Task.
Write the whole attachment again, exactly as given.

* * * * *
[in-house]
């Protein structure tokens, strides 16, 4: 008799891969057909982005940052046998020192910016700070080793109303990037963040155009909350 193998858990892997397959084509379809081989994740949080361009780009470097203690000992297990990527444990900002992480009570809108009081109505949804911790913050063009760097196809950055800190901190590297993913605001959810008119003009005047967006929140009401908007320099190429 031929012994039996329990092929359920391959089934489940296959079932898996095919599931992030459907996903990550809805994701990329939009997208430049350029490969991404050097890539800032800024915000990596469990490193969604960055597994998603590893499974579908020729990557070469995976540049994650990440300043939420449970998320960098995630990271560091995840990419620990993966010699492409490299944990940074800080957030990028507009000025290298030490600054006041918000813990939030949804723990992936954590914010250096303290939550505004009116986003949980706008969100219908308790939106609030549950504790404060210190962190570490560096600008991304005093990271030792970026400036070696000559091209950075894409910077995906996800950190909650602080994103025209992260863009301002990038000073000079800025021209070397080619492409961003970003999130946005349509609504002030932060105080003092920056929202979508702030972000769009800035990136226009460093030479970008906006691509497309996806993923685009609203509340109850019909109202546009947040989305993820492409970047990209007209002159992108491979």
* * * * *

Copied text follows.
[in-house]
């Protein structure tokens, strides 16, 4: 008799891969057909982005940052046998020192910016700070080793109303990037963040155009909350 193998858990892997397959084509379809081989994740949080361009780009470097203690000992297990990527444990900002992480009570809108009081109505949804911790913050063009760097196809950055800190901190590297993913605001959810008119003009005047967006929140009401908007320099190429 031929012994039996329990092929359920391959089934489940296959079932898996095919599931992030459907996903990550809805994701990329939009997208430049350029490969991404050097890539800032800024915000990596469990490193969604960055597994998603590893499974579908020729990557070469995976540049994650990440300043939420449970998320960098995630990271560091995840990419620990993966010699492409490299944990940074800080957030990028507009000025290298030490600054006041918000813990939030949804723990992936954590914010250096303290939550505004009116986003949980706008969100219908308790939106609030549950504790404060210190962190570490560096600008991304005093990271030792970026400036070696000559091209950075894409910077995906996800950190909650602080994103025209992260863009301002990038000073000079800025021209070397080619492409961003970003999130946005349509609504002030932060105080003092920056929202979508702030972000769009800035990136226009460093030479970008906006691509497309996806993923685009609203509340109850019909109202546009947040989305993820492409970047990209007209002159992108491979």